Specular reflection of radio waves is also employed in a parabolic reflector antenna, in which a curved reflecting surface effects focussing of an incoming wave toward a so-called feed antenna ; this results in an antenna system with an effective area comparable to the size of the reflector itself. Other concepts from geometrical optics are also employed in antenna technology, such as with the lens antenna. The antenna's power gain or simply "gain" also takes into account the antenna's efficiency, and is often the primary figure of merit.
Antennas are characterized by a number of performance measures which a user would be concerned with in selecting or designing an antenna for a particular application. A plot of the directional characteristics in the space surrounding the antenna is its radiation pattern. The frequency range or bandwidth over which an antenna functions well can be very wide as in a log-periodic antenna or narrow as in a small loop antenna ; outside this range the antenna impedance becomes a poor match to the transmission line and transmitter or receiver.
Use of the antenna well away from its design frequency affects its radiation pattern , reducing its directive gain. Generally an antenna will not have a feed-point impedance that matches that of a transmission line; a matching network between antenna terminals and the transmission line will improve power transfer to the antenna.
A non-adjustable matching network will most likely place further limits the usable bandwidth of the antenna system. It may be desirable to use tubular elements, instead of thin wires, to make an antenna; these will allow a greater bandwidth.
Or, several thin wires can be grouped in a cage to simulate a thicker element. This widens the bandwidth of the resonance. Amateur radio antennas that operate at several frequency bands which are widely separated from each other may connect elements resonant at those different frequencies in parallel.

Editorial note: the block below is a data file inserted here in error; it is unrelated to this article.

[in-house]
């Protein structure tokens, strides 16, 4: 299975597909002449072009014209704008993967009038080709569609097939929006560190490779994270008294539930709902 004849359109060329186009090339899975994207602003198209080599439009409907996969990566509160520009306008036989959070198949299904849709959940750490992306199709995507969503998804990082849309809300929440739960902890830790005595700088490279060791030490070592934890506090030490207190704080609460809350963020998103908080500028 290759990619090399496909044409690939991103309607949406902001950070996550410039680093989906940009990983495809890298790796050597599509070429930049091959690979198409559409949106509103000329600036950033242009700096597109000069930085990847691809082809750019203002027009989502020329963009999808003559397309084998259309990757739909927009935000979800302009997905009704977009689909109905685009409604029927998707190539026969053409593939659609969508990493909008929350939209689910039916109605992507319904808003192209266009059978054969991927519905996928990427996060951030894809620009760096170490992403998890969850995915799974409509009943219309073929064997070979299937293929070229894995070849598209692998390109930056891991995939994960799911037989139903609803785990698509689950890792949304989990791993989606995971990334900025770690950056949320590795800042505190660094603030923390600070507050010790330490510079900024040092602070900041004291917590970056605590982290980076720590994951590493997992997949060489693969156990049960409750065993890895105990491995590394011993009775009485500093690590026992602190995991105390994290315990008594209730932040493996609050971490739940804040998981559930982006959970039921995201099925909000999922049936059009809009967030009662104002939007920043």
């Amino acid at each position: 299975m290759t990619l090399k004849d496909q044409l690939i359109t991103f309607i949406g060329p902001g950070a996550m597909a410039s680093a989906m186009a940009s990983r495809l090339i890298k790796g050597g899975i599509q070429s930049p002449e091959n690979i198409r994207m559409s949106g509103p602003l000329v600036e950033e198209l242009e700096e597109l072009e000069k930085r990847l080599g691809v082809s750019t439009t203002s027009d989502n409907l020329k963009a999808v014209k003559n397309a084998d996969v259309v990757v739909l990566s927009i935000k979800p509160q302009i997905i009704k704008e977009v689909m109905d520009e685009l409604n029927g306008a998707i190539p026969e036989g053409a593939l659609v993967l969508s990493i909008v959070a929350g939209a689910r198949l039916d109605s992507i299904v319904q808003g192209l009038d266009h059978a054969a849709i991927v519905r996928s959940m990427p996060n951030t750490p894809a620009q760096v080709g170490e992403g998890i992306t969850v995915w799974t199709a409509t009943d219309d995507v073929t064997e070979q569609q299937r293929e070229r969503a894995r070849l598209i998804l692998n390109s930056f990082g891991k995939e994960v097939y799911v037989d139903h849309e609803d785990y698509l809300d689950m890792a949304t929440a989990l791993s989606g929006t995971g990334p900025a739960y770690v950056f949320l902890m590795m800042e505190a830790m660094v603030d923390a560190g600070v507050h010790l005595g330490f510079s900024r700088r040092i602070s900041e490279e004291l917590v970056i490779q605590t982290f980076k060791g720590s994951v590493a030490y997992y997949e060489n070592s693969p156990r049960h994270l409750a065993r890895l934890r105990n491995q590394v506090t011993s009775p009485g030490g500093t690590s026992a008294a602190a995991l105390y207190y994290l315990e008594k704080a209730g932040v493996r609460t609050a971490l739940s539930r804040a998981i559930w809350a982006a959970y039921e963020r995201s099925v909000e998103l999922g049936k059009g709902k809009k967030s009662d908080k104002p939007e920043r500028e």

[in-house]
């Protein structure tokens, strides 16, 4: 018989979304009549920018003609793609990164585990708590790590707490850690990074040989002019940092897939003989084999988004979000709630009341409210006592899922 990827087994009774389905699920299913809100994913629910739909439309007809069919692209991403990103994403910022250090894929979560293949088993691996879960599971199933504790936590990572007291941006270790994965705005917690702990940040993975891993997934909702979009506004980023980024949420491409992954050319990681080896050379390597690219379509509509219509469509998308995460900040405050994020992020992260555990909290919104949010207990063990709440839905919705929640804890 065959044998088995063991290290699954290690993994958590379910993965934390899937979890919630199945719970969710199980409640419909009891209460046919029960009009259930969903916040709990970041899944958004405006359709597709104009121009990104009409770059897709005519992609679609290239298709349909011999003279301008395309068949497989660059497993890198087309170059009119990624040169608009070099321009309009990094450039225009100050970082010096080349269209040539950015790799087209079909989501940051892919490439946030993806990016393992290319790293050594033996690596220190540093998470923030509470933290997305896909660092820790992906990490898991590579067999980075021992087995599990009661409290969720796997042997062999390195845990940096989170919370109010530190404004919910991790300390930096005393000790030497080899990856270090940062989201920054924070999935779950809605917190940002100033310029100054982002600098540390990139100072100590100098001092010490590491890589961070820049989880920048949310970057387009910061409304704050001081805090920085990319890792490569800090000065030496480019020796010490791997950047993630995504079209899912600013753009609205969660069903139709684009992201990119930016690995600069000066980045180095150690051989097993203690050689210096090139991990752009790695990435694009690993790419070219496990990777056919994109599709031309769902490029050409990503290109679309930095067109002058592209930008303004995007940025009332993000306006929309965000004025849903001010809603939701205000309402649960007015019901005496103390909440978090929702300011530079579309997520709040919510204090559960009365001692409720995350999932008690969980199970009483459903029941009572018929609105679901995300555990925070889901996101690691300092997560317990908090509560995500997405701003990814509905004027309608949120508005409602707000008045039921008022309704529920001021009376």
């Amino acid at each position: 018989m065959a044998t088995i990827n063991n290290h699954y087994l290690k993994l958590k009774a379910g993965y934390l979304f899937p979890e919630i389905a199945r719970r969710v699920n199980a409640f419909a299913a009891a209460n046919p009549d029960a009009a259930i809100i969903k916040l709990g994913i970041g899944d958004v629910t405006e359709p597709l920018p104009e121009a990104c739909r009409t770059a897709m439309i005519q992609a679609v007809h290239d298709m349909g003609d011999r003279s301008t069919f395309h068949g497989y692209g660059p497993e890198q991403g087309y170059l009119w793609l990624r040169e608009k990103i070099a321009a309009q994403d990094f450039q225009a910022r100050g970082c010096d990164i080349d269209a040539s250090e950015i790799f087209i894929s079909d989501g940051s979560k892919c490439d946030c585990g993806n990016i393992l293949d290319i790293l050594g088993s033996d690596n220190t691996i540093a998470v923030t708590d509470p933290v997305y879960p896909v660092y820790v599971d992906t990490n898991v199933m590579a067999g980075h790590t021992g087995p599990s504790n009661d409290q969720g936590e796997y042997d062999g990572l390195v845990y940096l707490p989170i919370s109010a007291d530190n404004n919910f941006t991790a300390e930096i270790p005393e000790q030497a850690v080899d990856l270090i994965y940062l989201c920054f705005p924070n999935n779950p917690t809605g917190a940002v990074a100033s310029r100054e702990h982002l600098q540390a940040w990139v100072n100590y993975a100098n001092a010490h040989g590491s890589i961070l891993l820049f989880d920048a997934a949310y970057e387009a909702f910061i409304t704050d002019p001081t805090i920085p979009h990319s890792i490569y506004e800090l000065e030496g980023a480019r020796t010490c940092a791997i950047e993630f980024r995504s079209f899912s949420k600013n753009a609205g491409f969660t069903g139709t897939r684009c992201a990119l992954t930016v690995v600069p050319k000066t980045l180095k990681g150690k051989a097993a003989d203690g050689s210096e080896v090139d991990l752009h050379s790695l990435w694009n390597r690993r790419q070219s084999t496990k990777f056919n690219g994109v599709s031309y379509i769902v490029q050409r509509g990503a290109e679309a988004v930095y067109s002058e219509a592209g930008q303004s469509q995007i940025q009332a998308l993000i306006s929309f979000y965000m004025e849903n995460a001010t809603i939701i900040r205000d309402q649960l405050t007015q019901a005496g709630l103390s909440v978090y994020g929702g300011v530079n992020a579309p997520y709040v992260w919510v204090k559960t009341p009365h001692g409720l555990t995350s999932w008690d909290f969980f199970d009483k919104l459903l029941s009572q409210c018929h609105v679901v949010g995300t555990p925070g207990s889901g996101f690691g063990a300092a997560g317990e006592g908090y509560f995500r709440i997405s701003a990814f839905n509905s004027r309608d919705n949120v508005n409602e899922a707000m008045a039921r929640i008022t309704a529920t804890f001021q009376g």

Most of the transmitter's power will flow into the resonant element while the others present a high impedance. Another solution uses traps , parallel resonant circuits which are strategically placed in breaks created in long antenna elements. When used at the trap's particular resonant frequency the trap presents a very high impedance parallel resonance effectively truncating the element at the location of the trap; if positioned correctly, the truncated element makes a proper resonant antenna at the trap frequency.
At substantially higher or lower frequencies the trap allows the full length of the broken element to be employed, but with a resonant frequency shifted by the net reactance added by the trap. The bandwidth characteristics of a resonant antenna element can be characterized according to its Q where the resistance involved is the radiation resistance , which represents the emission of energy from the resonant antenna to free space.
The Q of a narrow band antenna can be as high as On the other hand, the reactance at the same off-resonant frequency of one using thick elements is much less, consequently resulting in a Q as low as 5. These two antennas may perform equivalently at the resonant frequency, but the second antenna will perform over a bandwidth 3 times as wide as the antenna consisting of a thin conductor.
Antennas for use over much broader frequency ranges are achieved using further techniques. Adjustment of a matching network can, in principle, allow for any antenna to be matched at any frequency. Thus the small loop antenna built into most AM broadcast medium wave receivers has a very narrow bandwidth, but is tuned using a parallel capacitance which is adjusted according to the receiver tuning.
On the other hand, log-periodic antennas are not resonant at any frequency but can be built to attain similar characteristics including feedpoint impedance over any frequency range. These are therefore commonly used in the form of directional log-periodic dipole arrays as television antennas. Gain is a parameter which measures the degree of directivity of the antenna's radiation pattern.